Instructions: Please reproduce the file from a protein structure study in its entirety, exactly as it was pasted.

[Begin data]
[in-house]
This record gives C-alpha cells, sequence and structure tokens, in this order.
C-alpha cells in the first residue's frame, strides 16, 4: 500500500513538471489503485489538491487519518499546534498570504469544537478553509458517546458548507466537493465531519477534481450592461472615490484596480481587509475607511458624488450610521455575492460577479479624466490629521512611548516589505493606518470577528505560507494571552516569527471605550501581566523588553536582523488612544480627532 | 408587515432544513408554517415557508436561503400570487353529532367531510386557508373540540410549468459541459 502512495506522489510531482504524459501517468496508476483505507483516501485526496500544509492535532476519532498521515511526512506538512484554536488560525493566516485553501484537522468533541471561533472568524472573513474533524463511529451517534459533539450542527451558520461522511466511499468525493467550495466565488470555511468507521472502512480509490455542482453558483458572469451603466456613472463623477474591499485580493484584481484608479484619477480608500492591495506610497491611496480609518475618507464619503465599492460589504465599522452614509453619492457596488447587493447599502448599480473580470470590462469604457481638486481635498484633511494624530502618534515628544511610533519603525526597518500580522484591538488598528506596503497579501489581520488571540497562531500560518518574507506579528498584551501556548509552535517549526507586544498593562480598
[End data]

[in-house]
This record gives C-alpha cells, sequence and structure tokens, in this order.
C-alpha cells in the first residue's frame, strides 16, 4: 500500500513538471489503485489538491487519518499546534498570504469544537478553509458517546458548507466537493465531519477534481450592461472615490484596480481587509475607511458624488450610521455575492460577479479624466490629521512611548516589505493606518470577528505560507494571552516569527471605550501581566523588553536582523488612544480627532 | 408587515432544513408554517415557508436561503400570487353529532367531510386557508373540540410549468459541459 502512495506522489510531482504524459501517468496508476483505507483516501485526496500544509492535532476519532498521515511526512506538512484554536488560525493566516485553501484537522468533541471561533472568524472573513474533524463511529451517534459533539450542527451558520461522511466511499468525493467550495466565488470555511468507521472502512480509490455542482453558483458572469451603466456613472463623477474591499485580493484584481484608479484619477480608500492591495506610497491611496480609518475618507464619503465599492460589504465599522452614509453619492457596488447587493447599502448599480473580470470590462469604457481638486481635498484633511494624530502618534515628544511610533519603525526597518500580522484591538488598528506596503497579501489581520488571540497562531500560518518574507506579528498584551501556548509552535517549526507586544498593562480598